The Commonwealth of the Bahamas, or simply the Bahamas, is an island country in the Atlantic Ocean consisting of 700+ islets, islands and cays. Lying north of Cuba and Haiti and southeast off the coast of Florida, the Bahamas retains Queen Elizabeth II as its governing monarch but has been an independent Commonwealth since 1973.

The Bahamas is the third wealthiest country in the Americas (behind the U.S and Canada), relying mostly on finance and tourism to fuel its economy. Its capital is Nassau, the largest Bahamian city (pop. 250,000), where many of the islands' finance and banking centers are located. In addition to beaches, fishing, shopping and scuba diving, tourists frequently visit the Bahamas to gamble in several casinos scattered over the main islands.

Once heavily dependent on fishing and agriculture, the Bahamian economy now enjoys a diversified economy based on international shipping and the tourist industry.

Practical Information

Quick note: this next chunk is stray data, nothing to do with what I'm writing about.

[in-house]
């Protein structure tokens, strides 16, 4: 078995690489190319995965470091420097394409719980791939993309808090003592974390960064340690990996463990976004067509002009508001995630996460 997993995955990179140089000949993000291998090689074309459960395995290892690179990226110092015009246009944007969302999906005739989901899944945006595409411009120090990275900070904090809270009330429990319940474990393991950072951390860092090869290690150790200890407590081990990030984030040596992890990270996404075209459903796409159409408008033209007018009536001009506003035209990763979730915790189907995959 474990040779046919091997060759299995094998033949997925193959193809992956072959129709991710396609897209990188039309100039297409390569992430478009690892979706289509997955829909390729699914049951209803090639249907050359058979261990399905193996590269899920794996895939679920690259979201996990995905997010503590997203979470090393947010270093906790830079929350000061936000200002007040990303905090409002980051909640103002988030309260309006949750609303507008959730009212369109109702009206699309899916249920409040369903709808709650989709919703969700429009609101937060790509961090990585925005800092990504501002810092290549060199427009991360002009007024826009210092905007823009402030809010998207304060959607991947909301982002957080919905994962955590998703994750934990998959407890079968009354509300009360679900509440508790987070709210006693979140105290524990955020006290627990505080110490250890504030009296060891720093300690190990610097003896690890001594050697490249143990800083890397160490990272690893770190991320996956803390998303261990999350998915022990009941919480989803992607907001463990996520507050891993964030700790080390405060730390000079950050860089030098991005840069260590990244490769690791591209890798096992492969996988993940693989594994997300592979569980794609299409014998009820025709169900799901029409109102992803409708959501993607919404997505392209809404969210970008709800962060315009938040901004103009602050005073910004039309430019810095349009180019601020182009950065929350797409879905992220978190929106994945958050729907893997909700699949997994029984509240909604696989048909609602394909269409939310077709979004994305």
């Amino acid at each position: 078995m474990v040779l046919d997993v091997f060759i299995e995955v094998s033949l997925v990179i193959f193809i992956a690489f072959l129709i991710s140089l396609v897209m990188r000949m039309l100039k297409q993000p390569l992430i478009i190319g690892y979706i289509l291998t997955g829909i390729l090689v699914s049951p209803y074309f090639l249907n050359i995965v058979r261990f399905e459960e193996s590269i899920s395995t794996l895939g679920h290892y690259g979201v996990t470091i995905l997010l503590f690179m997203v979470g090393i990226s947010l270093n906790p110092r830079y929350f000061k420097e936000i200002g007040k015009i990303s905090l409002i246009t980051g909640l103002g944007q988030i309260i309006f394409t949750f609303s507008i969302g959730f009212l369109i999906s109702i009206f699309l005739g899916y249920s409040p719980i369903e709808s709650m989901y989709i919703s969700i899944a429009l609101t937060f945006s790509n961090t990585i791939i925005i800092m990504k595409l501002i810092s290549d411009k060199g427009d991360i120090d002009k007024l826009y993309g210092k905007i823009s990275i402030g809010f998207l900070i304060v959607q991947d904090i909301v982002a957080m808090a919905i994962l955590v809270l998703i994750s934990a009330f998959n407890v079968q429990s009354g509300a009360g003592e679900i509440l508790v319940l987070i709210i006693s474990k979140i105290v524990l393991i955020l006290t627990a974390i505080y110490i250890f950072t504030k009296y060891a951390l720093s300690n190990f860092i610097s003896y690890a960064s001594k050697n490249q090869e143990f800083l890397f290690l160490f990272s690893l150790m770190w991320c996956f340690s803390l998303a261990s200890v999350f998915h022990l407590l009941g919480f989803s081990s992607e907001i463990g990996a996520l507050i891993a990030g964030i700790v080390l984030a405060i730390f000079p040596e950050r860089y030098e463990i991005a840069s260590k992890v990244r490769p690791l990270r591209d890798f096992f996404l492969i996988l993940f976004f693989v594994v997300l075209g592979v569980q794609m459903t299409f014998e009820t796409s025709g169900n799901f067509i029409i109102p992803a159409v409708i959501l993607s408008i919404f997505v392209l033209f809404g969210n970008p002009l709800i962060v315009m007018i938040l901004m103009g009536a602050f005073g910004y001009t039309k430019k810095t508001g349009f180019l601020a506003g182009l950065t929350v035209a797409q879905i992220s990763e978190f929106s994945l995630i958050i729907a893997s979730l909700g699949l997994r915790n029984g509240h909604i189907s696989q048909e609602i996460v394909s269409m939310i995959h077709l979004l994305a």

The Bahamas have a tropical savannah climate maintained by a warm Gulf Stream and its low elevation in the Atlantic Ocean.  With only a 10 degree difference separating the warmest and coolest months, the Bahamas has one of the most consistently sunny, balmy climates in the world. Summer is usually the wettest season, with late summer and early fall the time when hurricanes and tropical storms pose a danger to the Islands.


English is the official language of the Bahamas but many Bahamians speak English with a distinct Bahamian Dialect that is sometimes difficult to understand.

Students visiting the outer islands of the Bahamas will find shops full of handicrafts, palm frond baskets, plaited bags and hags and the always popular "voodoo" dolls which are sold as novelty items.

On New Year's and Boxing Day, Nassau hosts the Junkanoo, a traditional street parade featuring Bahamian art, music and dance. Restaurants offer Bahamian cuisine that reflect an interesting mixture of African, European and Caribbean influences.

Cost of living

Imported goods (non-seafood consumables, clothes and cars) are typically more expensive then locally produced goods but dental and medical care costs less for those uninsured than it does in Europe and the U.S. Students with limited budgets need to avoid "tourist" traps where the price of items are almost always double what they would normally cost when sold in another venue.